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Maligned fruitcake has at least one big fan in the Mountain West

 The oft-maligned fruitcake used to be a delicacy.
Brent Moore
The oft-maligned fruitcake used to be a delicacy.

News Brief

The holiday fruitcake has been the butt of jokes for decades. But one professor in the Mountain West wants to clear its name.

“There’s haters out there, I know, and I feel sorry for them because fruitcake is great stuff,” said Jeff Miller, an associate professor of hospitality management at Colorado State University.

Fruitcake is nutty, dense and lasts a very long time. That’s thanks to low moisture, high sugar content and lots of alcohol. Slices made for Queen Victoria’s wedding in the mid-1800’s are still around. So is a loaf left in Antarctica by explorers in the early 1900’s.

Miller, a former chef, says some decades-old loaves have still proven edible.

“We find fruitcakes all the time that have been forgotten about or have been passed down in families, and daring people take bites of them,” he said. “They say it may not be the best thing they ever ate, but it didn’t kill ‘em to eat it.”

Miller didn’t like fruitcake much as a kid, but he’s been enjoying loaves he bakes himself using dried fruits, nuts, spices and booze.

“People today should know that fruitcake is moist, it’s delicious,” he said. “And if you get the right one, it’s got a little bit of a kick to it.”

He says there are alcohol-free versions, too. But the main thing is, if you bake it yourself, it takes a bit of time.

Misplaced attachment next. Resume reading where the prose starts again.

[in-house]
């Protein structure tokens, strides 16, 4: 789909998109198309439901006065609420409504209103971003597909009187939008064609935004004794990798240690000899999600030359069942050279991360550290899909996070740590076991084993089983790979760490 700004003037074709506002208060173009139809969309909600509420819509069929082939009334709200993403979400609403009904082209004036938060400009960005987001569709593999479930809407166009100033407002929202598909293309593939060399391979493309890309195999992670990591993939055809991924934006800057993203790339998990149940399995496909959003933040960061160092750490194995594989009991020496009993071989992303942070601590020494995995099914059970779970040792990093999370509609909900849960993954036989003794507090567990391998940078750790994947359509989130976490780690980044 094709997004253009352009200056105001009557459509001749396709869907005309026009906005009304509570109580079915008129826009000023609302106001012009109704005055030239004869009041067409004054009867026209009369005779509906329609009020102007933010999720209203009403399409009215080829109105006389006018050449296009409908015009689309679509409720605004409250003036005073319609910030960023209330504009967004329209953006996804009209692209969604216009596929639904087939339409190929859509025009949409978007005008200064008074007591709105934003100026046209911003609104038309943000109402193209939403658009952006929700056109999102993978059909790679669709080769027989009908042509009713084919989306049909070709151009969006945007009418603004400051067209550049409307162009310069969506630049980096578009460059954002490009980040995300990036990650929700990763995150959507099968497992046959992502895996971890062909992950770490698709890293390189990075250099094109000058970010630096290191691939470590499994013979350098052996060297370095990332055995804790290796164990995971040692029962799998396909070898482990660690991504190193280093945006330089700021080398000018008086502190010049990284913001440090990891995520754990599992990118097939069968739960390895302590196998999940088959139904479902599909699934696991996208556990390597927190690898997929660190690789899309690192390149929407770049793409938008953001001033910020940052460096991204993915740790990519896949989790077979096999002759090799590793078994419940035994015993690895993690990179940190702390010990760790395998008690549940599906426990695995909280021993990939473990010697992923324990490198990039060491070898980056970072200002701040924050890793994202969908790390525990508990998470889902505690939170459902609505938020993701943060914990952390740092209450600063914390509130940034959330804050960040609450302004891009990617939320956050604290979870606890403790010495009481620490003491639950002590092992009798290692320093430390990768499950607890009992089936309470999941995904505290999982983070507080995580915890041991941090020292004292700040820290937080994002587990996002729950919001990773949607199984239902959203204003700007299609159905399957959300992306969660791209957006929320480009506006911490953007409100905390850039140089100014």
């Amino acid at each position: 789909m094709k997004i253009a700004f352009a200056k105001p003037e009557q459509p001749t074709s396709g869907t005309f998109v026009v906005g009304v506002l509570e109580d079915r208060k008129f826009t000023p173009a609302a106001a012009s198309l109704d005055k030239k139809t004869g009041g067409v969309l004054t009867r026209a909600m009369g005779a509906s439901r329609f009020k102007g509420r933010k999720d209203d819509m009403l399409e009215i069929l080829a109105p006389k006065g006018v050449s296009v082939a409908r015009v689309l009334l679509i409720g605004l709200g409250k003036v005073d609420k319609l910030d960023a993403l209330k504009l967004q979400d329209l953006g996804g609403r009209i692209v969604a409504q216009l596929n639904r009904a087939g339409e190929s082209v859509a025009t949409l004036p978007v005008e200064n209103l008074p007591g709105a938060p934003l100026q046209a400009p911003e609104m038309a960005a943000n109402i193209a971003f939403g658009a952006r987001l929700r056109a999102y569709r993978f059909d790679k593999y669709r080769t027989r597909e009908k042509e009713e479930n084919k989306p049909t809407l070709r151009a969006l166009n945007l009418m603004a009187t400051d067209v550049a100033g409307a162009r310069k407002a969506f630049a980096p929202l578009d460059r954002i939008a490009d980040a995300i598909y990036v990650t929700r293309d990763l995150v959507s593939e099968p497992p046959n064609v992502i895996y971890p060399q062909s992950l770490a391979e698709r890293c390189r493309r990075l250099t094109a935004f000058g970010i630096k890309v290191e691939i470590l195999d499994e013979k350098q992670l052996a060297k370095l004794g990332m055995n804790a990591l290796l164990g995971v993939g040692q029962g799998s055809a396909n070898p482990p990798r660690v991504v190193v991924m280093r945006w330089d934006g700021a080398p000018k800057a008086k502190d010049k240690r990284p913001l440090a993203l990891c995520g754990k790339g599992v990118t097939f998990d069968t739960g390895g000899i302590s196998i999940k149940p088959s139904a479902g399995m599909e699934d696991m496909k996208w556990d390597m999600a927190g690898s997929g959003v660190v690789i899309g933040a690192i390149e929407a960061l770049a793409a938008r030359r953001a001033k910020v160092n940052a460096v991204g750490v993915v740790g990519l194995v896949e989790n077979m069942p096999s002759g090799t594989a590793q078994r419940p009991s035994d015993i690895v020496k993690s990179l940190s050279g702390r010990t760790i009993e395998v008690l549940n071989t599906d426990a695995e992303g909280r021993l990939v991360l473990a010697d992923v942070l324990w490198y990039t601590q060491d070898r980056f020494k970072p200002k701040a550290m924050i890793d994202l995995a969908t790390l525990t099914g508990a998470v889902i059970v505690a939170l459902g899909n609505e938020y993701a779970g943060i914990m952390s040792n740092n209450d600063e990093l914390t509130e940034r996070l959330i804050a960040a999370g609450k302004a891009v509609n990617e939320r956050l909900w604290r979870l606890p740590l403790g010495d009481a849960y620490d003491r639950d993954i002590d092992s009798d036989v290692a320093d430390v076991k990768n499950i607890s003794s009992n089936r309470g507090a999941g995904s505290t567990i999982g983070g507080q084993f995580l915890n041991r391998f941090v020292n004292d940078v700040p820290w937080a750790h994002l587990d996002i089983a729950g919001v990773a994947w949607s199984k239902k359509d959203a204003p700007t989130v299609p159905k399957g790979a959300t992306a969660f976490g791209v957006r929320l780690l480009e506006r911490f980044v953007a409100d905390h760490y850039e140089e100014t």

“Like with so many things, it’s patience. Because you brush all the alcohol onto it several times over the course of three or four days, and you wrap it up tight and put it in a cool place to age,” he said. “But the making of it is quite easy.”

Beyond making and eating fruitcake, Miller knows a lot about its history. He says it was a sign of opulence in the Middle Ages because sugar and spices were so expensive. An early version even served as a kind of energy bar for ancient Romans.

That fame came crashing down in the late 1960’s and 70s. Miller says Johnny Carson, a particularly big critic in the 80’s, may have driven a lot of the loaf’s scorn.

But Miller says: Just try it. You might be surprised.

For more information on this sweet loaf, check out Miller’s piece for The Conversation.

This story was produced by the Mountain West News Bureau, a collaboration between Nevada Public Radio, Wyoming Public Media, Boise State Public Radio in Idaho, KUNR in Nevada, the O'Connor Center for the Rocky Mountain West in Montana, KUNC in Colorado, KUNM in New Mexico, with support from affiliate stations across the region. Funding for the Mountain West News Bureau is provided in part by the Corporation for Public Broadcasting.

Copyright 2021 Boise State Public Radio News. To see more, visit Boise State Public Radio News.

Madelyn Beck is Boise State Public Radio's regional reporter with the Mountain West News Bureau.
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